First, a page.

All Balcones whiskeys are pot distilled in batches and bottled without chill-filtration or added coloring. This particular bottle (which sounds downright placid next to siblings like Blue Corn Whiskey and Texas Single Malt) is distilled from a mash bill of 100% rye, including Elbon Rye from Northwest Texas and crystal, chocolate and roasted rye malts.
…what Brown-Forman realized is that by taking their standard 72% corn, 18% rye, 10% malted barley bourbon and re-casking it into one of these brand-new casks for a little under a year, you restart the process and get a double dose of those “early” readily-available compounds into the whiskey. Further, by heavily toasting and lightly charring (instead of the usual heavy charring) the second barrel, you encourage a slightly different set of compounds to develop in the charred surface of the oak. Brilliant.
The Koval Millet whiskey is aged in 30-gallon new charred oak barrels (like bourbon distilleries, Koval sells all of its barrels after a single use). I was unable to find any information about the amount of time this whiskey spends in-barrel, so I would go ahead and assume it’s quite young. … Koval distillery in Chicago is an undeniable pioneer in this space, with various whiskies for sale distilled from millet, oats, spelt, wheat, and rye. All of Koval’s spirits are single-barrel releases, and all are made from organic grains farmed in the American Midwest.
I felt about the standard bottling that it could do with less watering-down, and along comes a Cask Strength sample for me to verify that assumption! Walsh releases a yearly bottling of the Writers’ Tears Cash Strength (around 2000 bottles a year) with a different label and packaging, and it does not appear to ever make it to the US market. The whiskey is aged in first-fill American oak and bottled without chill filtration. The 2014 edition is a respectable (but not extreme) 53% ABV.
Despite the “Powers” name, this release bears little resemblance to the bottom-shelf Powers blend, which is a typical Irish blended whiskey containing both pot-still whiskey and cheap grain whiskey. The John’s Lane bottling is 100% single (formerly “pure”) pot still Irish whiskey. … triple-distilled in copper pot stills by Midleton from a recipe of both malted and unmalted barley and aged for 12 years in ex-bourbon and sherry casks …
The Irishman is a brand of sourced Irish blended whiskey released by the very-much-not-a-distillery Walsh Whiskey Distillery Ltd., which also sells the very popular Writers’ Tears. Like Writers’ Tears, this is actually not a “blend” in the typical sense. It is a mixture of 70% single malt Irish whiskey with 30% single pot still Irish whiskey, with no column-still grain whiskey in sight.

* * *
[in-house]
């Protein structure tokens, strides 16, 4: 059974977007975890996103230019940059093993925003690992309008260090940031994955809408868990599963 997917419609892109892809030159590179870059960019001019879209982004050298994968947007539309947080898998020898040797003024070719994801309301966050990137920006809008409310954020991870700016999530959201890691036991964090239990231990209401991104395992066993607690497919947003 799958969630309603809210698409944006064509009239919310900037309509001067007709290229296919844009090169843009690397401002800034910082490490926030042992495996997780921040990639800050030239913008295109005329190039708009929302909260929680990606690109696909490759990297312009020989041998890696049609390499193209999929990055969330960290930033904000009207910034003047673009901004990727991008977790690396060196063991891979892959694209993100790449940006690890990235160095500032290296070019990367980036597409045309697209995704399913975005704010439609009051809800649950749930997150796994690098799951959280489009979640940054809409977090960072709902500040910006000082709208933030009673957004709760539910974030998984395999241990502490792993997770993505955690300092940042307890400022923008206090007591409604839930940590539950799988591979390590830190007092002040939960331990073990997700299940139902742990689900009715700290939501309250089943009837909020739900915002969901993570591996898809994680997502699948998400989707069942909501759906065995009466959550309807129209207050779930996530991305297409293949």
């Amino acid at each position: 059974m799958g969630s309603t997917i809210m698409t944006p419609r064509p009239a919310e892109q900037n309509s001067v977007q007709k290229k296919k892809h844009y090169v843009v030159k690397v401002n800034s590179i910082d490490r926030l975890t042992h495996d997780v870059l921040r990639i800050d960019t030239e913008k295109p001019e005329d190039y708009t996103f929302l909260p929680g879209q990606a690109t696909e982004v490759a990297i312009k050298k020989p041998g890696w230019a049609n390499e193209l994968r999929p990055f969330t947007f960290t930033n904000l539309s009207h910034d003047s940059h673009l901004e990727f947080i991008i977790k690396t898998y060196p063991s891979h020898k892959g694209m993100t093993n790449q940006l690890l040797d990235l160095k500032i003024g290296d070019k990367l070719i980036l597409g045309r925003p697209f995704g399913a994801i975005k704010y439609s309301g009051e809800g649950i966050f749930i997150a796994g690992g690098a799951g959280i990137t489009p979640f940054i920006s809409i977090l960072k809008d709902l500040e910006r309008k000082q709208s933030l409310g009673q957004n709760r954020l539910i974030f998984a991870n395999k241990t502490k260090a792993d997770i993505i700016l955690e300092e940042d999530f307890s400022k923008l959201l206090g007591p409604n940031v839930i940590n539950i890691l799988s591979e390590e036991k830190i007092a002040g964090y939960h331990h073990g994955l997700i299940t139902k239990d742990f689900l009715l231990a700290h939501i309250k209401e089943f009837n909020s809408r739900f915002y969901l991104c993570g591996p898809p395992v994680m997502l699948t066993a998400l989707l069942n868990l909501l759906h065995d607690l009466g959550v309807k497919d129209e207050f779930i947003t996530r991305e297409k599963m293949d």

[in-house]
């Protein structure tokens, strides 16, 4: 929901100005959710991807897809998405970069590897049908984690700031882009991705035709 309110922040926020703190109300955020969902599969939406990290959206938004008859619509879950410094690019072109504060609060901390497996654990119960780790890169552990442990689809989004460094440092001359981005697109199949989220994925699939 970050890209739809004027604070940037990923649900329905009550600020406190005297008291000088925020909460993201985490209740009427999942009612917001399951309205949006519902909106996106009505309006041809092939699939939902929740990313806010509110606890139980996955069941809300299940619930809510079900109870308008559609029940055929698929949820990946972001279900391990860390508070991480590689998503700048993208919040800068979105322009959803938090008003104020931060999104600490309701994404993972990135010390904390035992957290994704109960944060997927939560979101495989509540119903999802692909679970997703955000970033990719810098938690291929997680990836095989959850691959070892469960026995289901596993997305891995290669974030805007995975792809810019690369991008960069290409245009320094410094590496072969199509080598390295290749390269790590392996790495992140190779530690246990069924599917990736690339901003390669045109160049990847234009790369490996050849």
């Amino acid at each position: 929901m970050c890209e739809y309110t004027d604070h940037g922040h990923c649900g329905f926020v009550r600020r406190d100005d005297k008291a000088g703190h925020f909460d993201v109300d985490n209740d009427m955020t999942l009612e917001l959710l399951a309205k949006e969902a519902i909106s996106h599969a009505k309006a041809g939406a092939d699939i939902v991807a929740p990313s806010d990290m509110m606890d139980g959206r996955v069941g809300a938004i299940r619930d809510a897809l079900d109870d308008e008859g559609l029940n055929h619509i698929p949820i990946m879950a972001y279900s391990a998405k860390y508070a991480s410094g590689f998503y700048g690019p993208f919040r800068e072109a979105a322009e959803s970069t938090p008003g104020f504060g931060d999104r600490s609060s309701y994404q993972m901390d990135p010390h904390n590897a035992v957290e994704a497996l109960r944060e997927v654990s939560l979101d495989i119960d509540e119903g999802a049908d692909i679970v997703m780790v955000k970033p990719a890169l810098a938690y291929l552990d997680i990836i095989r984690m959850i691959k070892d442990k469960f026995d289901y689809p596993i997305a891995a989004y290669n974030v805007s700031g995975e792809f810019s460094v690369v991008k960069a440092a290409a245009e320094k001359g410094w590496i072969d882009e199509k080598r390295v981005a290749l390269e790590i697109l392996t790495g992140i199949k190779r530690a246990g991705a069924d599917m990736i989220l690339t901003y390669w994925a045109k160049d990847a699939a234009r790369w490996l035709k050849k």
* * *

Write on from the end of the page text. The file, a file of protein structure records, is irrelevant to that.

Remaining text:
What makes this unique is that the unmalted Canadian rye (about 80% of the mashbill) and unmalted Canadian wheat (the distillery is working towards sourcing local grains) is distilled with a portion of malted barley from Wyoming that has been smoked with California cherry wood. This is a concerted effort by the distiller to create the effect of a barrel-aged Manhattan without using any additives (wine, bitters, etc.). The distillery uses alembic copper pot stills, and double-distills its whiskies.
Produced by the same bottler (NOT distiller) who sells The Irishman blend, Walsh Whiskey Distillery Ltd., Writers’ Tears is a novel vatting of 40% triple-distilled Irish single-malt whiskey “probably” from Cooley (but the source is unknown), and 60% triple-distilled Irish single pot-still whiskey from Midleton, the only distiller of mature single pot-still whiskey — for now!. The vatting is aged for an undisclosed amount of time in ex-bourbon American oak casks and bottled without chill-filtration at 40% ABV.
On a very serious business-related trip, for business, my wife and I dragged ourselves (complaining all the way) up to picturesque Sonoma County, California, to trudge through a tour of Sonoma County Distilling Company’s facility and reluctantly down a bunch of samples. For business.
Sonoma County Distilling, located in Rohnert Park, CA and opened in 2010, uses direct-fired copper alembic pot stills for its whiskies, which are twice-distilled (like most single-malt scotches, which are also distilled in pot stills). The West of Kentucky Bourbon No. 2 has a mashbill of Midwest yellow corn, unmalted Canadian wheat, and malted barley from Wyoming.